One of the major security enhancements Apple has brought to its devices over the years is the Secure Enclave chip, which encrypts and protects all sensitive data stored on the devices. Last month, however, hackers claimed they found a permanent vulnerability in the Secure Enclave, which could put data from iPhone, iPad, and even Mac users at risk.
What is Secure Enclave?
The Secure Enclave is a security coprocessor included with almost every Apple device to provide an extra layer of security. All data stored on iPhone, iPad, Mac, Apple Watch, and other Apple devices is encrypted with random private keys, which are only accessible by the Secure Enclave. These keys are unique to your device and they’re never synchronized with iCloud.
More than just encrypting your files, Secure Enclave is also responsible for storing the keys that manages sensitive data such as passwords, your credit card used by Apple Pay, and even your biometric identification to enable Touch ID and Face ID. This makes it harder for hackers to gain access to your personal data without your password.
It’s important to note that although the Secure Enclave chip is built into the device, it works completely separately from the rest of the system. This ensures that apps won’t have access to your private keys, since they can only send requests to decrypt specific data such as your fingerprint to unlock an app through the Secure Enclave.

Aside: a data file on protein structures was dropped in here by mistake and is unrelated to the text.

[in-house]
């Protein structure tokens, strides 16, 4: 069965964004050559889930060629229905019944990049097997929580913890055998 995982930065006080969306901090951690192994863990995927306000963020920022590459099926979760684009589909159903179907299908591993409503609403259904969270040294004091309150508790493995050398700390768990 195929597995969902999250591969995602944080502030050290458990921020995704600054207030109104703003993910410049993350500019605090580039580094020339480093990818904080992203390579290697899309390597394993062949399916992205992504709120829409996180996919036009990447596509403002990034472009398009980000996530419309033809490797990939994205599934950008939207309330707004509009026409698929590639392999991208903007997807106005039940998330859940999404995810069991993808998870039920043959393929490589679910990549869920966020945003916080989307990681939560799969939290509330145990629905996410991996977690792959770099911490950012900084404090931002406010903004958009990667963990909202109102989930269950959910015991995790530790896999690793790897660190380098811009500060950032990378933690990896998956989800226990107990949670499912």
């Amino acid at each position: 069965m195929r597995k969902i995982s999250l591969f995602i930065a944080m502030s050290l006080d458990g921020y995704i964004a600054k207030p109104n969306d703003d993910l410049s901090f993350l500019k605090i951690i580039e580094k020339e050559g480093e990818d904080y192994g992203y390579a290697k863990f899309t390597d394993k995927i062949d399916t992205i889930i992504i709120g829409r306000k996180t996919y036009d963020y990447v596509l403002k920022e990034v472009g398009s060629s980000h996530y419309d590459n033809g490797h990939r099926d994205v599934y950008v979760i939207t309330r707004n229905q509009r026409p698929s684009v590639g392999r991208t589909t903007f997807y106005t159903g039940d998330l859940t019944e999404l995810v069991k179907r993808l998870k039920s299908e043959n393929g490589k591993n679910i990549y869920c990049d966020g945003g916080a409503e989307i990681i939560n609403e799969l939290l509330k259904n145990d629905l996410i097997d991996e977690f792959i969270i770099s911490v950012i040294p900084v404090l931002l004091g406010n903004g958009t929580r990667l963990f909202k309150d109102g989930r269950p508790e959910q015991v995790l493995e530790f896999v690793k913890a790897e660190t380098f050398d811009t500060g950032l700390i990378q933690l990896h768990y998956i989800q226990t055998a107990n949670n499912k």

Even if you have a jailbroken device with full access to the system’s internal files, everything that’s managed by Secure Enclave remains protected.
These are the devices that currently feature the Secure Enclave chip:
- iPhone 5s and later
- iPad (5th gen) and later
- iPad Air (1st gen) and later
- iPad mini 2 and later
- iPad Pro
- Mac computers with the T1 or T2 chip
- Apple TV HD (4th gen) and later
- Apple Watch Series 1 and later
What changes with an exploit?
This isn’t the first time hackers have encountered vulnerabilities related to Secure Enclave. In 2017, a group of hackers were able to decrypt the Secure Enclave firmware to explore how the component works. However, they were unable to gain access to the private keys, so there wasn’t any risk to users.
Now, Chinese hackers from the Pangu Team have reportedly found an “unpatchable” exploit on Apple’s Secure Enclave chip that could lead to breaking the encryption of private security keys. An unpatchable exploit means that the vulnerability was found in the hardware and not the software, so there’s probably nothing Apple can do to fix it on devices that have already been shipped.
We still don’t have further details on what exactly hackers can do with this specific vulnerability, but having full access to the Security Enclave could also mean having access to passwords, credit cards, and much more. The only thing we know so far is that this vulnerability in Secure Enclave affects all Apple chips between the A7 and A11 Bionic, similar to the checkm8 exploit that allows jailbreak for almost all iOS devices up to iPhone X.
Even though Apple has already fixed this security breach with the A12 and A13 Bionic chips, there are still millions of Apple devices running with the A11 Bionic or older chips that could be affected by this exploit. The impacts that this vulnerability found in the Security Enclave will have on users will likely be known in the coming months.
Keep in mind that exploits like this usually require the hacker to have physical access to the device in order to obtain any data, so it’s unlikely that anyone will be able to access your device remotely. An expected scenario is for government agencies to use this security breach on confiscated devices.